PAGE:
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Mon Jan 14, 2013, 03:41 PM

Death and Dying, the Animal Way

Last edited Mon Jan 14, 2013, 04:20 PM - Edit history (1)

I know of author and scientist Bernd Heinrich from his book Why We Run, which chronicles his training and experiences in preparing for the U.S. National 100km Championships in 1981. I have been an ultradistance runner, so the book was required reading among my running friends. The real content of the book lies in Heinrich's discussions of human biology, psychology, evolution, and anthropology which leads us as a species to do things that we do. Spoiler alert: He wins the championship. Pork chop alert: He ate an incredible number of pork chops during has training.

I just noticed the New York Times article on his latest book: Life Everlasting: The Animal Way of Death

For much of the year, Bernd Heinrich spends his time at a cabin he built in a remote forest in western Maine. The cabin has no indoor plumbing and no electricity, he says — just a tree growing inside it

<snip>

I first started thinking about it when a former student, Bill, wrote saying he was terminally ill and what would I think about his having a “sky burial” on my property in Maine? He wanted to leave his body to the ravens. Bill did not want to be cremated or buried in a sealed box. He wanted to be recycled and have his body provide food for other creatures. But to return to Bill: I wondered if his idea was feasible. What if we put him out and no ravens came? I could imagine that even if they did eat him, there might be a human skull lying around and the next thing, the police would be up there. No, this wasn’t practical! I sent Bill a note saying that regrettably I could not help him.

But now I began doing little experiments on my property. I’d been working on a book about beetles and I thought this might make a chapter. So I put out roadkill — mice, raccoon, a shrew — and then watched for who came and how nature’s undertakers — burying beetles, maggots, gorgeous green bottle flies — broke the carcass down.

The entire scene was about transformation. A mouse would die and get eaten and it became beetles. Or its molecules could become part of a hawk or an owl. I looked at a moose and a deer carcass and I was fascinated by how quickly even big things disappeared in nature. So before I knew it, this chapter had grown into a book!

<snip>

Are humans and their remains part of that complex ecosystem?

I think so. But human death is becoming more and more divorced from nature. We pump our dead with polluting chemicals like formaldehyde, put them into airtight boxes and then plant them in precious real estate that could be used for agriculture. We think we’re denying death that way. The appealing thing about Bill’s idea was that he wouldn’t be consuming resources in death — his body would give back to natural world


Spoiler alert: Bill survived.

There's more worth thinking about in the article.

The topic reminded me of the chorus of one of my many favorite Tom Russell songs: The Basque

Lay me down by the river boys,
Facing the hot Texas sun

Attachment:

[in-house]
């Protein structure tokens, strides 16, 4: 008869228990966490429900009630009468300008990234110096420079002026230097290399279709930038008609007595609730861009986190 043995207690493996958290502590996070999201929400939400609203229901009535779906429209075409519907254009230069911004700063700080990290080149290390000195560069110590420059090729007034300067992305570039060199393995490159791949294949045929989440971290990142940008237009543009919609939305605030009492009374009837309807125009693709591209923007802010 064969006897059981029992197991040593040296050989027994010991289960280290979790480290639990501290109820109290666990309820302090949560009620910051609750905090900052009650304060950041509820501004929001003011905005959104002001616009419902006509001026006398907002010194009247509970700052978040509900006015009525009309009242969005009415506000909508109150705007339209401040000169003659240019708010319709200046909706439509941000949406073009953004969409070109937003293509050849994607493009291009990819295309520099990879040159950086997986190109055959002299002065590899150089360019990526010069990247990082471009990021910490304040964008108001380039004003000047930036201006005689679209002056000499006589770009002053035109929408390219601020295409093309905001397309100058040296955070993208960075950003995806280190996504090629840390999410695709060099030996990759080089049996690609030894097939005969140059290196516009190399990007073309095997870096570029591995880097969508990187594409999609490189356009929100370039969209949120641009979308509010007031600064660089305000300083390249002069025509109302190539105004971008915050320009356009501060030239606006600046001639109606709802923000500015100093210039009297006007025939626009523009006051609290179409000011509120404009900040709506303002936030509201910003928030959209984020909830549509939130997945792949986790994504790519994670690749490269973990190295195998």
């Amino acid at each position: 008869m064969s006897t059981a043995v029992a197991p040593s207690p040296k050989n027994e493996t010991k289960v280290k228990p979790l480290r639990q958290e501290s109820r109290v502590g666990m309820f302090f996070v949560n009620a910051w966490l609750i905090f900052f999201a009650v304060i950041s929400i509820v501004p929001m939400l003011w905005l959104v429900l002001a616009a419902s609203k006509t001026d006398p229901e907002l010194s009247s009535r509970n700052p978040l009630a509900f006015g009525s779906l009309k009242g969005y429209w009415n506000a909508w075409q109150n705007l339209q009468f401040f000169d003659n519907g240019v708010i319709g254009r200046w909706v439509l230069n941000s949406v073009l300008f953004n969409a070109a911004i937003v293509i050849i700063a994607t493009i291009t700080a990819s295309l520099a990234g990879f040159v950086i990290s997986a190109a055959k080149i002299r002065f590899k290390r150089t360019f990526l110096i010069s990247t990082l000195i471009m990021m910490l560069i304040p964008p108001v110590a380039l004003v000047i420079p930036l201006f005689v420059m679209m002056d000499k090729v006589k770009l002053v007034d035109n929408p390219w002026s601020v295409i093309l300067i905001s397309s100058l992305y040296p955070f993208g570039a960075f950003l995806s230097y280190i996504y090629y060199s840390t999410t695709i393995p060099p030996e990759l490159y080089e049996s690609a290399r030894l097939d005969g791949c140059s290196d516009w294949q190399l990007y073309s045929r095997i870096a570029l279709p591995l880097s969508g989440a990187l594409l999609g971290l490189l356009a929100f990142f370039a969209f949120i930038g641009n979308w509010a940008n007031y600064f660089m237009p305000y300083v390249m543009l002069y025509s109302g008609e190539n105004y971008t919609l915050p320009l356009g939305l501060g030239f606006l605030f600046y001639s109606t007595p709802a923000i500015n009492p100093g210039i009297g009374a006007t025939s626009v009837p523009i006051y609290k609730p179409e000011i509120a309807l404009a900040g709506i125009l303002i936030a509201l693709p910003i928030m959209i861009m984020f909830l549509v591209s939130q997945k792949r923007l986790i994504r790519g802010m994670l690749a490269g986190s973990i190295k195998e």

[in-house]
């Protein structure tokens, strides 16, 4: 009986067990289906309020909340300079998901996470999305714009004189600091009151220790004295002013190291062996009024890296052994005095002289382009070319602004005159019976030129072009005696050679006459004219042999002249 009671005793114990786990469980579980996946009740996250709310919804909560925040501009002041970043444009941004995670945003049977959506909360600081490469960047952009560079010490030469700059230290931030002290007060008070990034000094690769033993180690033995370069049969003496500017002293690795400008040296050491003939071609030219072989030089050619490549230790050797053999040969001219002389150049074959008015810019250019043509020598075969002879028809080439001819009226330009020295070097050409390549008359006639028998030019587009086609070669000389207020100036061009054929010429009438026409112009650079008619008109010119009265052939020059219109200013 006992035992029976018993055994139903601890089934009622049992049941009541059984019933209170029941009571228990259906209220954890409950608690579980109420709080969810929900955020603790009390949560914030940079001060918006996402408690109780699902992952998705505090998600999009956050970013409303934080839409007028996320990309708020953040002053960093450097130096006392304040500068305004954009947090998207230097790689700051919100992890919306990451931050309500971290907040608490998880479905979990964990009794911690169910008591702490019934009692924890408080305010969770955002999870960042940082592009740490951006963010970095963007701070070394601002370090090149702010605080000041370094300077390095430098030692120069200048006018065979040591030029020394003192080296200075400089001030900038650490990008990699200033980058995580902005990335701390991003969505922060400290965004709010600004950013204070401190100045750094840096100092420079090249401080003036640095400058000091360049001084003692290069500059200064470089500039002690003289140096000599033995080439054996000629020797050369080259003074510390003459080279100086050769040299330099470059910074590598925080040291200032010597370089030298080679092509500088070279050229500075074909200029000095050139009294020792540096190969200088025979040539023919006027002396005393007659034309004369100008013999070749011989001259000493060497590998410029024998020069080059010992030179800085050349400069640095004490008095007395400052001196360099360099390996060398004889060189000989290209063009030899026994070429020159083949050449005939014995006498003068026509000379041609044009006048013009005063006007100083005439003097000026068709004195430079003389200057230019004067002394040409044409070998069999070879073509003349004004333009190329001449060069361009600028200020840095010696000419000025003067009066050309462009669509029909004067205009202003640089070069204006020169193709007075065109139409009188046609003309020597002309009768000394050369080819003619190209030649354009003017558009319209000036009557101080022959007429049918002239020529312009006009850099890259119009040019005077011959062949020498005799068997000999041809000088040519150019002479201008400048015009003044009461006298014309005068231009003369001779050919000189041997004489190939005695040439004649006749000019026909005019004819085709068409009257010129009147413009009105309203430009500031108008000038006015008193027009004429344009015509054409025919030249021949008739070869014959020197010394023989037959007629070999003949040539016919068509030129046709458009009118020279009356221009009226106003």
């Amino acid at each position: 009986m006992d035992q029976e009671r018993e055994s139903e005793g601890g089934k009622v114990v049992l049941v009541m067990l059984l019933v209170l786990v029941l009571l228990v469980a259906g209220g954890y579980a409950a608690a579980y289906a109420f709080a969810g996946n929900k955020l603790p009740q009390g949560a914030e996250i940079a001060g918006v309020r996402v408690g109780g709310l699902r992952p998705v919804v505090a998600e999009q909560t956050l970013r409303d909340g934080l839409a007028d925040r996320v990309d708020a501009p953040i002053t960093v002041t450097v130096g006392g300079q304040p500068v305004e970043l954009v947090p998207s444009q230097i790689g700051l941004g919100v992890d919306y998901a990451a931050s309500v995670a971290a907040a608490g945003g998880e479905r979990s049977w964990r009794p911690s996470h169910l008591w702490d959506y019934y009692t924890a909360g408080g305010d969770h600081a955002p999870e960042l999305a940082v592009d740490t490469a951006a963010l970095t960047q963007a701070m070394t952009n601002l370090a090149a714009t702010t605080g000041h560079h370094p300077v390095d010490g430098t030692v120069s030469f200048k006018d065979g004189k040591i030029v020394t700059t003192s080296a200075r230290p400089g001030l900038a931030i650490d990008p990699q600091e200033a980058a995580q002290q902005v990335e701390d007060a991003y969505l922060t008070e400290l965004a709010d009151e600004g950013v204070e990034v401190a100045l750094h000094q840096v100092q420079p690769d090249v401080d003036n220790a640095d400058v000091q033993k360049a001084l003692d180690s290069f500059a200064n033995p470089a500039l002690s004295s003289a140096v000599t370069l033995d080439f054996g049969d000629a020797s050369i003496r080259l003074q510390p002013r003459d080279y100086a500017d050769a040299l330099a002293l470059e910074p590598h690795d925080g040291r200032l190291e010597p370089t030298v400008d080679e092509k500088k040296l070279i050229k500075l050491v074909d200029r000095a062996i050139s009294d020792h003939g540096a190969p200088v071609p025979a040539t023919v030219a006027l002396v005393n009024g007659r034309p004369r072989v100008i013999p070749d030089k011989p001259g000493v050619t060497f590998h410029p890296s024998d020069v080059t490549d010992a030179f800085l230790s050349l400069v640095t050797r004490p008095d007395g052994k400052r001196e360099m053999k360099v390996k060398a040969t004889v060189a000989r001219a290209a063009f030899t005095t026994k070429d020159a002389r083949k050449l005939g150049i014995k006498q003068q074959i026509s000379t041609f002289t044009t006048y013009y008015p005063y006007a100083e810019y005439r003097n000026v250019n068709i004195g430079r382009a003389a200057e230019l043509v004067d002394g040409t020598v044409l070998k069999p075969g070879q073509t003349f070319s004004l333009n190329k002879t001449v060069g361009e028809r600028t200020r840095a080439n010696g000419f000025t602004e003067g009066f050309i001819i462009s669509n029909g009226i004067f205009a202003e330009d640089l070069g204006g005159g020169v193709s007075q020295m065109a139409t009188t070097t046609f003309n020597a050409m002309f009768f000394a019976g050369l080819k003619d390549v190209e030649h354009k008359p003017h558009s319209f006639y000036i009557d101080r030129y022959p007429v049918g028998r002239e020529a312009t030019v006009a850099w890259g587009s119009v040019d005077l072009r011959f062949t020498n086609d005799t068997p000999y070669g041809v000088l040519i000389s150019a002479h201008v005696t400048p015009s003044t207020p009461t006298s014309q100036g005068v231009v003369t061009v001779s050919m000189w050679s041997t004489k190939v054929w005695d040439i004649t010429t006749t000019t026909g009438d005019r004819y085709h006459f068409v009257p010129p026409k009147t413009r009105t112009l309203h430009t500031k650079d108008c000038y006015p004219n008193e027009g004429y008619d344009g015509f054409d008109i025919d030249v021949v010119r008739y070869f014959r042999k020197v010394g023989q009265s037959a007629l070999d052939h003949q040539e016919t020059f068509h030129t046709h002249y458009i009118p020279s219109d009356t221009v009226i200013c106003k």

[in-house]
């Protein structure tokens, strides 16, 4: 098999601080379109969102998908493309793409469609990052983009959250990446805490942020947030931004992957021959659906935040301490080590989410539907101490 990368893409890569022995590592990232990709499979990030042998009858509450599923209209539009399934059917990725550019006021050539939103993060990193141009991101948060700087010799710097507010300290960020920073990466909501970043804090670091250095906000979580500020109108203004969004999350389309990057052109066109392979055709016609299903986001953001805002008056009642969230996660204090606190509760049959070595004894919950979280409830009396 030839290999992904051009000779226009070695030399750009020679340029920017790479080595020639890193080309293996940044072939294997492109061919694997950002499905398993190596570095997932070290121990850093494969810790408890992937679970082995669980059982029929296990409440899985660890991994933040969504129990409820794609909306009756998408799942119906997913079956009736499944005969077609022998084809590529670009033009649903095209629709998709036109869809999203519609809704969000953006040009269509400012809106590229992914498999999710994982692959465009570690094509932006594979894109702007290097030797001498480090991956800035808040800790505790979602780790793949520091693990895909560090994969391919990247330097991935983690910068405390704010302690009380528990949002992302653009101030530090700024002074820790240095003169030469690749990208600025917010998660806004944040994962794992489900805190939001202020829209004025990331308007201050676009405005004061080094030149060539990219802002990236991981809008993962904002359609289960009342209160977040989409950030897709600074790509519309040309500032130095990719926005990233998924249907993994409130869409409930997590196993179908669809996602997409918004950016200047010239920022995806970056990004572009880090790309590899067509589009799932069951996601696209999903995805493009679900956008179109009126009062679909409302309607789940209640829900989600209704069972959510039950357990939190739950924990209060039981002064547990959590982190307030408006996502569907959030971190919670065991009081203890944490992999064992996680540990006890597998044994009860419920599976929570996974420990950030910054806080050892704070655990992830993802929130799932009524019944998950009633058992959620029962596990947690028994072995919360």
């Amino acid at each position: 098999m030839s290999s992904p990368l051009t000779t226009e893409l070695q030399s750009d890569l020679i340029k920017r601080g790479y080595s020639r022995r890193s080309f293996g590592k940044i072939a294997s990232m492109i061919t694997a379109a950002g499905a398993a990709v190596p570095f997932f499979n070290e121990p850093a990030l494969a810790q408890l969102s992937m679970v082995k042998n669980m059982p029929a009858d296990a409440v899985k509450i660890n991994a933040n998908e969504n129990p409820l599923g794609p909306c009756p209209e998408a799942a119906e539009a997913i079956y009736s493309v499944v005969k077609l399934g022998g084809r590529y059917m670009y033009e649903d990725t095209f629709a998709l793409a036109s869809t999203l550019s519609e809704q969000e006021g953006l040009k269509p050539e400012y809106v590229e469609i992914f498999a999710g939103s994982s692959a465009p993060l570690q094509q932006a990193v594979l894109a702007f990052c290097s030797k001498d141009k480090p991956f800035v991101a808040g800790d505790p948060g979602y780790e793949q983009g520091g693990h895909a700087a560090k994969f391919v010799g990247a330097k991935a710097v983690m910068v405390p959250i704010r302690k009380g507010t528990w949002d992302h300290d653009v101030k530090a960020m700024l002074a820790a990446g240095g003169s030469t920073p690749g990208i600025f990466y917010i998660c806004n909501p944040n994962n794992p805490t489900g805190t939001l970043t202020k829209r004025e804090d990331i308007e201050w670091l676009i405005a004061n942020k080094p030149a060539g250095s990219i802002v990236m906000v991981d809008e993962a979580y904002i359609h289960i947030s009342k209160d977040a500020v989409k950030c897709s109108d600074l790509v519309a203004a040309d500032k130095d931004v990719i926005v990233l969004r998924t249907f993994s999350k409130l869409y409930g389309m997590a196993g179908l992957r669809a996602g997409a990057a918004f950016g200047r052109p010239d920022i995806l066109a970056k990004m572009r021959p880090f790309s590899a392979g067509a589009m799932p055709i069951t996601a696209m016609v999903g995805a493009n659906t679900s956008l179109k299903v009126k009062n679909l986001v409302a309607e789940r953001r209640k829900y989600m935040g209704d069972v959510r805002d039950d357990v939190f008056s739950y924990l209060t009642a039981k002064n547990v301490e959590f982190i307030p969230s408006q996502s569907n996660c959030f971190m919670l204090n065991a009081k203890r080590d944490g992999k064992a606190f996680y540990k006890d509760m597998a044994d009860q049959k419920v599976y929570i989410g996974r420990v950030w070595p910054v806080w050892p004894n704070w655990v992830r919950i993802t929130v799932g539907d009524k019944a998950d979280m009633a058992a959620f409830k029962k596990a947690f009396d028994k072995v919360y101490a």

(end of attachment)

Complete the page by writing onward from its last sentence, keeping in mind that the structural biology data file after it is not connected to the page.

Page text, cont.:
Where the wind can scatter my spirit
After the coyotes are done.

Seems to me as good as any way to give back what was temporarily mine.

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Reply Death and Dying, the Animal Way (Original post)
DreamGypsy Jan 2013 OP
Hun Joro Jan 2013 #1
4_TN_TITANS Jan 2013 #2
TBA Jan 2013 #3
DreamGypsy Jan 2013 #4

Response to DreamGypsy (Original post)

Mon Jan 14, 2013, 04:14 PM

1. I love this idea.

I've often half-jokingly told my daughter that I want to be buried in the back yard with the cats and ferrets, just dig a hole and roll me in. The thought of my remains being sealed forever in a non-degradable box is kind of appalling to me. It's hard to understand why people still do this.

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Response to DreamGypsy (Original post)

Mon Jan 14, 2013, 04:18 PM

2. Donate to the Body Farm at UT Knoxville.

They study decomposition in the wild, it's a huge contribution to forensics.

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Response to DreamGypsy (Original post)

Mon Jan 14, 2013, 04:22 PM

3. Google "Green Burial"

I learned all about it after a horrible experience at the hand of the death industry when my partner died.

In FL you can actually claim the body of your loved one yourself. There are a lot of options. Just not many people are aware.

On edit: I learned all about it from this guy http://www.glendalenaturepreserve.org/

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Response to TBA (Reply #3)

Mon Jan 14, 2013, 04:43 PM

4. Thanks for the information.

My sympathies go out to you on the death of your partner and the experience the aftermath.

Your post prompted me to look a bit further. I remembering checking into this a few years back, but maybe things have changed for the better. I found this:

Q: I own property in the State of Oregon. Is it legal for me to bury a family member on the property?
A. Yes, as long as certain conditions are met. Oregon Revised Statute 97 allows for the use of private property for
family burial grounds as long as the following is true:
• You are the owner of the property or you have consent of all the owners of the property;
• You have contacted the local planning commission in your area and you have met their requirements for
land use, if any; and have their written consent;
• You agree to maintain accurate, permanent records of the burial, and;
• You agree to disclose the burial upon sale of the property.
You must also meet all State requirements for the completion of the death certificate and acquire all transport
permits or other documentation required by the Office of Vital Statistic


I haven't found appropriate county information online yet.



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